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Treating Subscapularis - Dr. Jonathan Kuttner


Subscapularis trigger points are a potent cause of shoulder pain

[Latin sub, under; scapularis, pertaining to the scapula]


A member of the rotator cuff, which comprises the supraspinatus, infraspinatus, teres minor, and subscapularis.

The rotator cuff helps hold the head of the humerus in contact with the glenoid cavity (fossa, socket) of the scapula during movements of the shoulder, thus helping to prevent dislocation of the joint.

The subscapularis constitutes the greater part of the posterior wall of the axilla.


Subscapularis Trigger Points

Subscapularis Trigger Points



Subscapular fossa and groove along lateral border of anterior surface of scapula.


Lesser tubercle of humerus. Capsule of shoulder joint.


As a rotator cuff muscle, stabilizes glenohumeral joint, mainly preventing head of humerus being pulled upward by deltoid, biceps, and long head of triceps. Medially rotates humerus.

Antagonists: infraspinatus, teres minor.


Upper and lower subscapular nerves, C5, 6, 7, from posterior cord of brachial plexus.

Basic Functional Movement

Example: reaching into back pocket.


Subscapularis Trigger Point Pain Map


Subscapularis Trigger Point Pain Map


Referred Pain Patterns

Axillary trigger point: strong zone (5–8 cm) of pain in posterior glenohumeral joint, with a peripheral diffuse zone. Also radiating down posterior aspect of arm and anteroposterior carpals of wrist.


Rotator cuff tendinopathy, adhesive capsulitis (frozen shoulder), decreased external rotation with abduction, severe pain over back

of shoulder, restricted range of shoulder movement, inability to reach behind back, pain on throwing, clicking/popping shoulders, stroke (hemiplegia).


Sports related (especially swimming crawl, repeated forceful overhead lifting, baseball pitching/catching, cricket), post shoulder fracture/ dislocation, frozen shoulder syndrome, sudden unexpected loading of shoulder (e.g. fall), post- fracture, prolonged immobility (sling).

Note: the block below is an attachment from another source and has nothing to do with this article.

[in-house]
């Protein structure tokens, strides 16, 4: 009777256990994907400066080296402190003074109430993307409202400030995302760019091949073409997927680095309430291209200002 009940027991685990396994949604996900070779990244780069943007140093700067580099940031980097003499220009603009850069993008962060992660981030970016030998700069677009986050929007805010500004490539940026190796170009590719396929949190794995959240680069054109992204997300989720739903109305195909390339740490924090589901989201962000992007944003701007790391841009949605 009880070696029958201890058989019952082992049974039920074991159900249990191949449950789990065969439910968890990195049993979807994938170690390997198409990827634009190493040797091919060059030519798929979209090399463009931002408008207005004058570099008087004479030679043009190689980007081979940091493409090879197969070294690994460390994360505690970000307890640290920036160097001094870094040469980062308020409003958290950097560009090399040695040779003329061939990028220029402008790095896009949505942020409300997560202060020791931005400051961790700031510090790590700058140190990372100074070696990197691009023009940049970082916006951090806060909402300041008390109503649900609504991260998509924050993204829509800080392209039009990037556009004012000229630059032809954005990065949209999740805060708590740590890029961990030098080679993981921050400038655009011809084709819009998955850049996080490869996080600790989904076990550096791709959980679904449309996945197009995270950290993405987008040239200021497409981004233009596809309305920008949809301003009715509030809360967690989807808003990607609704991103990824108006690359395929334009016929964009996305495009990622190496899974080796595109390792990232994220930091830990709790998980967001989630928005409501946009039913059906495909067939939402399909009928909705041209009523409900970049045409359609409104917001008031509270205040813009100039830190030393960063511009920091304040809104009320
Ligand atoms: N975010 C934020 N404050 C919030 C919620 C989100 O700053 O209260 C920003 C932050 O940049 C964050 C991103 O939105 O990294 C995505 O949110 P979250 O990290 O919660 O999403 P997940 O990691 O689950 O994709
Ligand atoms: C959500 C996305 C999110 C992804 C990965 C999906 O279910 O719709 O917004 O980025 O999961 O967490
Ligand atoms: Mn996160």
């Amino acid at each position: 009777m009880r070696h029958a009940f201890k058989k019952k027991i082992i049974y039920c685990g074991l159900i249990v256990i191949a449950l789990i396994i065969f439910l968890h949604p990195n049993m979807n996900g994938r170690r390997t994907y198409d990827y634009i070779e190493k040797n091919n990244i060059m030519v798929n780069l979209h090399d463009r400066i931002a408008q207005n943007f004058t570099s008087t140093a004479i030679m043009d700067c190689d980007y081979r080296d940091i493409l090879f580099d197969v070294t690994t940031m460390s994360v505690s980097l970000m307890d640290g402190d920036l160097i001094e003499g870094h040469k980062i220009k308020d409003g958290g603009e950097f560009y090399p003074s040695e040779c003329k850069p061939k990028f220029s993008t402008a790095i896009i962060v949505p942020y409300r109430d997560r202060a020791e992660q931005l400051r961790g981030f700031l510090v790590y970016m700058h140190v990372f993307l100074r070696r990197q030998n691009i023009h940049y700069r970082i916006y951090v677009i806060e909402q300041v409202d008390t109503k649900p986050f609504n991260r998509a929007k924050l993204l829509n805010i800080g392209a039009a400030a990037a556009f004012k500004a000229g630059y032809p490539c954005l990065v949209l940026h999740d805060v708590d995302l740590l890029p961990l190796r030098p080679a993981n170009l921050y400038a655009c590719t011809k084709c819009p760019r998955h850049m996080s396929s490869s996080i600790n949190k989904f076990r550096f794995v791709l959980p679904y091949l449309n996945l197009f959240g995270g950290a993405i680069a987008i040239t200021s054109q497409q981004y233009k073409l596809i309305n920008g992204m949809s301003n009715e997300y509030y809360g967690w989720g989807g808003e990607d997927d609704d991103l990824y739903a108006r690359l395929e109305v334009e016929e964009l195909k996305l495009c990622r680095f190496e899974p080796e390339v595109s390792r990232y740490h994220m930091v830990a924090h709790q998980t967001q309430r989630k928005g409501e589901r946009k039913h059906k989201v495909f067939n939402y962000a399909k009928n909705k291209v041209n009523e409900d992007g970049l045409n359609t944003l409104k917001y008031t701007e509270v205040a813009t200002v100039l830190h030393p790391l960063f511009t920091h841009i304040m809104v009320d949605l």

Differential Diagnosis

Impingement syndromes. Rotator cuff dysfunctions. Thoracic outlet syndromes. Cervical radiculopathy (C7). Cardiopulmonary pathology.


Infraspinatus, pectorals, teres minor, latissimus dorsi, triceps brachii, posterior deltoid, supraspinatus.

Self Help

Subscapularis is mostly hidden but self-massage techniques can be helpful for part of muscle that is exposed in and around armpit.



More Articles About Frozen Shoulder

More Articles About the Rotator Cuff

Dry Needling for Trigger Points

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This blog is intended to be used for information purposes only and is not intended to be used for medical diagnosis or treatment or to substitute for a medical diagnosis and/or treatment rendered or prescribed by a physician or competent healthcare professional. This information is designed as educational material, but should not be taken as a recommendation for treatment of any particular person or patient. Always consult your physician if you think you need treatment or if you feel unwell. 





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